A New York doctor recounted the harrowing moment he watched his 27-year-old wife die days after she gave birth to their second child and his struggle to overcome the crushing grief she left in her wake.
“I feel like I’m waiting to take a breath, come up for air, and have this weight lifted. It never comes,” Dr. Jared Wilson, 30, told Fox News Digital.
“She will forever be in my heart, and in the hearts of our sons. They will know their incredible mother gave everything for them,” he said of his wife, Caitlyn Wilson, who passed away Dec. 22.
Jared, an anesthesiologist resident in Buffalo, said the couple was thrilled to welcome little Gabriel into the world. They already had 1-year-old Lincoln.
They tied the knot in Utah, their home state, on New Year’s Eve and were nearing their three-year wedding anniversary.
Their lives were as close to perfect as they had ever imagined.
“The biggest assumption we make in life is that we will have tomorrow,”
“I had a dream job. Two months before [her death], we had a picnic on the grass eating strawberries with our toddler, and we just felt like we had it made. We had everything we ever wanted and were busy and working hard. We were exactly where we wanted to be.”
Little Gabriel is born
But that joy soon turned into anguish. Jared took his wife to the hospital where he works Dec. 12 for a scheduled induction.
When the doctor broke her water, little Gabriel changed his position in her uterus, compressing her umbilical cord and creating a potentially fatal predicament for the unborn child. Caitlyn was rushed into the operating room for an emergency C-section.
The anesthesia caused her to bring up fluids, which she inhaled into her lungs, causing inflammation and difficulty breathing. She was given an oxygen mask.
It was the first complication of many that the healthy, young mother developed over nine agonizing days.
“Cait had extremely common complications,” Jared said. “Over time, they stacked up and every day she got a little bit worse.”
Unremarkable complications become deadly
On Dec. 21, Jared’s birthday, Caitlyn was so exhausted she asked to be put on a ventilator that could breathe for her as she slept.
Twelve hours later, her heart stopped, and she had to be resuscitated. Doctors discovered two blood clots in her legs and one in her heart.
“One by one over the next 12 hours we started seeing signs of severe organ failure,” recalled Jared, his voice cracking as he fought back tears. “Everything started to slide.”
He and Caitlyn’s father were outside the ICU in a conference room when a nurse came running in and said she had coded again.
A team of doctors and specialists were in her room, shouting orders and performing chest compressions.
“I remember looking in, and I tapped my wrist at the doctor in the room, asking how long they’d been running code, and he held up three fingers then four fingers,” Jared recalled. “I turned to Cait’s dad and said, ‘She wouldn’t want this.’ And he was crying and said, ‘I know.’ I walked in and looked at the doctor and said, ‘I’d like you to stop.’”
It was clear to Jared that she was already gone.
“I knew that she had fought harder than anything she could have imagined, and I knew it was time,” Jared said.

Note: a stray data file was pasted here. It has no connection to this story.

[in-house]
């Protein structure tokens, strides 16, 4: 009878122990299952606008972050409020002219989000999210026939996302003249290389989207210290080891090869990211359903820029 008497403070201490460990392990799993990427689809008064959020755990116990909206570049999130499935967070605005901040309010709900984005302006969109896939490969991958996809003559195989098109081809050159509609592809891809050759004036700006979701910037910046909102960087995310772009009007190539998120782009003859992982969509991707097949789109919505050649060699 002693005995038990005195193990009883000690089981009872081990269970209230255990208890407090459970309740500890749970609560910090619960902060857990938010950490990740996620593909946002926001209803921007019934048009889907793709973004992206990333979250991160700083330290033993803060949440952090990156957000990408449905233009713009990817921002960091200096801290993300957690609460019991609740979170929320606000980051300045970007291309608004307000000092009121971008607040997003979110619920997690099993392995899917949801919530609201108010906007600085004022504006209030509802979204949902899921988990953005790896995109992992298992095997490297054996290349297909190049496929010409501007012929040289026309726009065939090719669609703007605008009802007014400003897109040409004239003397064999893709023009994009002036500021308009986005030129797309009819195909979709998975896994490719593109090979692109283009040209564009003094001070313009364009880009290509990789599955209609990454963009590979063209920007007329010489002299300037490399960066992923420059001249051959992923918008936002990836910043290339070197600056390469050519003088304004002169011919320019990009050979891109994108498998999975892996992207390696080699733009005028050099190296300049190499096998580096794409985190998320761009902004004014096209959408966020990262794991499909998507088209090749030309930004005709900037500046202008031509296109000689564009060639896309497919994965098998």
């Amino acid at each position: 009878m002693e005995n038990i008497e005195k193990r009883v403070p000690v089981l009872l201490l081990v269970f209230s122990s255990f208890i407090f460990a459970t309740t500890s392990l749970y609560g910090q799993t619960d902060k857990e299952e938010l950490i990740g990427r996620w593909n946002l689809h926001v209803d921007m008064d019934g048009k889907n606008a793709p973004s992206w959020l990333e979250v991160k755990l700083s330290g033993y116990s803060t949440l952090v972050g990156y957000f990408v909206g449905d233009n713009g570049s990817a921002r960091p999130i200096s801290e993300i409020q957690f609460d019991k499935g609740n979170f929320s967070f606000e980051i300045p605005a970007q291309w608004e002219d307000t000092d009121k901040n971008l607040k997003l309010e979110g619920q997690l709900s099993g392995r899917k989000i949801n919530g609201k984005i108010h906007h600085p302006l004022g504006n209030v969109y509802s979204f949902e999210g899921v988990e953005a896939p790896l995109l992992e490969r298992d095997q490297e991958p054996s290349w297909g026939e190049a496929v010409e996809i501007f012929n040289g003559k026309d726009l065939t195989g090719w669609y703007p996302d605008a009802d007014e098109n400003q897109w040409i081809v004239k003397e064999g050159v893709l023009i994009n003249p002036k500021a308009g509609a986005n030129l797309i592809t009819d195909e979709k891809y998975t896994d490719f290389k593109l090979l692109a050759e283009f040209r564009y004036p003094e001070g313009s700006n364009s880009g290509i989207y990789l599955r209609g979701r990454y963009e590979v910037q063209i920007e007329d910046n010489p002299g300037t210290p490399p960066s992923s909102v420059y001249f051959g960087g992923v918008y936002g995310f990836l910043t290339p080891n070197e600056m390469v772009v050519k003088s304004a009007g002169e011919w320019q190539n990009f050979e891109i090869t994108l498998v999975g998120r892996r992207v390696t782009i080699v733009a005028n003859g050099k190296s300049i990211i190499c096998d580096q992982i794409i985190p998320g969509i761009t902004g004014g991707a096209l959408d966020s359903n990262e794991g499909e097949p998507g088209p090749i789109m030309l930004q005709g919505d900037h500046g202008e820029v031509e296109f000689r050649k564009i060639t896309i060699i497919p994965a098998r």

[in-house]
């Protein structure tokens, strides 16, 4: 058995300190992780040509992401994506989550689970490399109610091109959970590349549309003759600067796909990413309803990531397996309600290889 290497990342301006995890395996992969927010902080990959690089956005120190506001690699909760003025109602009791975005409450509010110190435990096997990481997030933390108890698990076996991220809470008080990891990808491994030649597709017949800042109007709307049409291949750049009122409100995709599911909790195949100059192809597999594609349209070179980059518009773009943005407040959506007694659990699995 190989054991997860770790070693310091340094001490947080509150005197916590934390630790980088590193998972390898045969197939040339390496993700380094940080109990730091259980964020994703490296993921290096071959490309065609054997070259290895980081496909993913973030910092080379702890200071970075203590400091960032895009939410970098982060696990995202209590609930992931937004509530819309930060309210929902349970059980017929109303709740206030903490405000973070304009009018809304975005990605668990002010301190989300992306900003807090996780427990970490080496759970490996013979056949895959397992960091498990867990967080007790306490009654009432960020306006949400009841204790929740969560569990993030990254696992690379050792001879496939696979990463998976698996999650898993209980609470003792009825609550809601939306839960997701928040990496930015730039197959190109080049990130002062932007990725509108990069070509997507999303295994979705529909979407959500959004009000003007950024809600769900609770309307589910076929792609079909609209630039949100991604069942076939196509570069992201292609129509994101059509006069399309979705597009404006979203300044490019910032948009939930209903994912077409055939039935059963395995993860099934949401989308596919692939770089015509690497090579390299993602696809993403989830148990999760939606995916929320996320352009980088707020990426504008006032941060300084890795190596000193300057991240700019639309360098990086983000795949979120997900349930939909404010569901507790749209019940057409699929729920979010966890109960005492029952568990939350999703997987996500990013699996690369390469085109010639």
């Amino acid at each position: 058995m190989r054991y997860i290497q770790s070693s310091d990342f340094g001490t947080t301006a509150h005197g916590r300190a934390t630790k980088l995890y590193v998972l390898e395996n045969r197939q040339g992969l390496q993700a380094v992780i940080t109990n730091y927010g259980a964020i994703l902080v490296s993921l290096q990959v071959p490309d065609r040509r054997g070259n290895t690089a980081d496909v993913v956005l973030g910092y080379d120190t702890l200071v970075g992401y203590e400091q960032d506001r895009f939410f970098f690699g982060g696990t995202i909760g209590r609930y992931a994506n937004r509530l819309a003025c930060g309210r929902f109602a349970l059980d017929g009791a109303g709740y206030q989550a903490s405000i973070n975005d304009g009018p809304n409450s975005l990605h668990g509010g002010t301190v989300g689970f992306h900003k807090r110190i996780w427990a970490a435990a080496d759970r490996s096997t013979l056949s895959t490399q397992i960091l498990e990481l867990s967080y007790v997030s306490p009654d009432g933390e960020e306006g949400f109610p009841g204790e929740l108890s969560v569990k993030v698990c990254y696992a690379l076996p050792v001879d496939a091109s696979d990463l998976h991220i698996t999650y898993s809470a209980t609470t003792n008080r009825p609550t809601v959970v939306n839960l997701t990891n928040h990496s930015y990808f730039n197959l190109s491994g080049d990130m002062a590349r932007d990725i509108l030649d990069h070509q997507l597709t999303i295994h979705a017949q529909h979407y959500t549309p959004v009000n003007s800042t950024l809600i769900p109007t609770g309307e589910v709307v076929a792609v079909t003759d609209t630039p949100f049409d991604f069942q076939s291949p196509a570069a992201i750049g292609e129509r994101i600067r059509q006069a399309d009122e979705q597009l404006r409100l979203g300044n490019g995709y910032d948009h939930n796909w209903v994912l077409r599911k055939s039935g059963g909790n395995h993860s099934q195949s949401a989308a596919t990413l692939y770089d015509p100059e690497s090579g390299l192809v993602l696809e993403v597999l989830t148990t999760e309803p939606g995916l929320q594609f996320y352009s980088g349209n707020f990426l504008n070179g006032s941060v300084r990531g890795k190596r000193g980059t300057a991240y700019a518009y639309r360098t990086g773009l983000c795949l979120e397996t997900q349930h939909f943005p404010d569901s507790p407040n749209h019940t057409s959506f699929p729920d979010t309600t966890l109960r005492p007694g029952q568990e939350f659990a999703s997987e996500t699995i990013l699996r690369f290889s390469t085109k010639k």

It was two days before Christmas Eve, and he crawled into the hospital bed next to Caitlyn.
“I just held onto her and I said my goodbyes,” Jared recalled.
Christmas without mom
That evening he went home to his two little boys.
“After she passed, I didn’t really want to celebrate Christmas,” he said. “The morning of I realized that she would have wanted the boys to still have that, and feel that love from her.”
Caitlyn had decorated the house and many gifts were under the tree, including matching pajamas for the boys to wear on Christmas Eve. But Jared discovered that under their bed were additional boxes of wrapped gifts.
As a resident, Jared earns a modest salary and works 75 hours a week. Caitlyn, he realized, had been quietly selling her own clothes that were in storage to save up money for these presents.
“It was a very somber and moving moment,” he said.
She had bought Jared a gun safe, and a jacket and boots to shovel snow from the driveway in Buffalo’s frigid winters.
“She did all these things out of love that I didn’t know she’d done. She was still taking care of us after she was gone,” he said.
On Christmas Eve, he put the boys’ pajamas on and the next morning watched them open presents that their mother had carefully wrapped for them.
“I held them in my arms and cried a lot,” he recalled.
Nine months later, their home is filled with constant reminders of Caitlyn. Every year, he gave her roses on their wedding anniversary.
He had already ordered them before her death and, in keeping with their tradition, he wrote tributes on the stems of three roses, representing the number of years they’d been married.
“Those roses are now dry and dead and still sitting on my nightstand,” he added. “I started this tradition with the full intention that I would be writing all over the stems of 60 plus roses one day.”
Although the most painful period of his life will forever be tied to Christmas, he plans to turn the holiday into a time for their family to honor Caitlyn.
“Cait had the most giving, charitable heart,” he said. This year for the 12 days before Christmas, their families are coming up with kind acts they can perform to commemorate her.
“December is going to be a hard month for us, but it’s also important to remember the joy we shared together,” he told Fox News Digital. “The biggest assumption we make in life is that we will have tomorrow.”
A GoFundMe page for the family has raised more than $191,000 as of Thursday evening.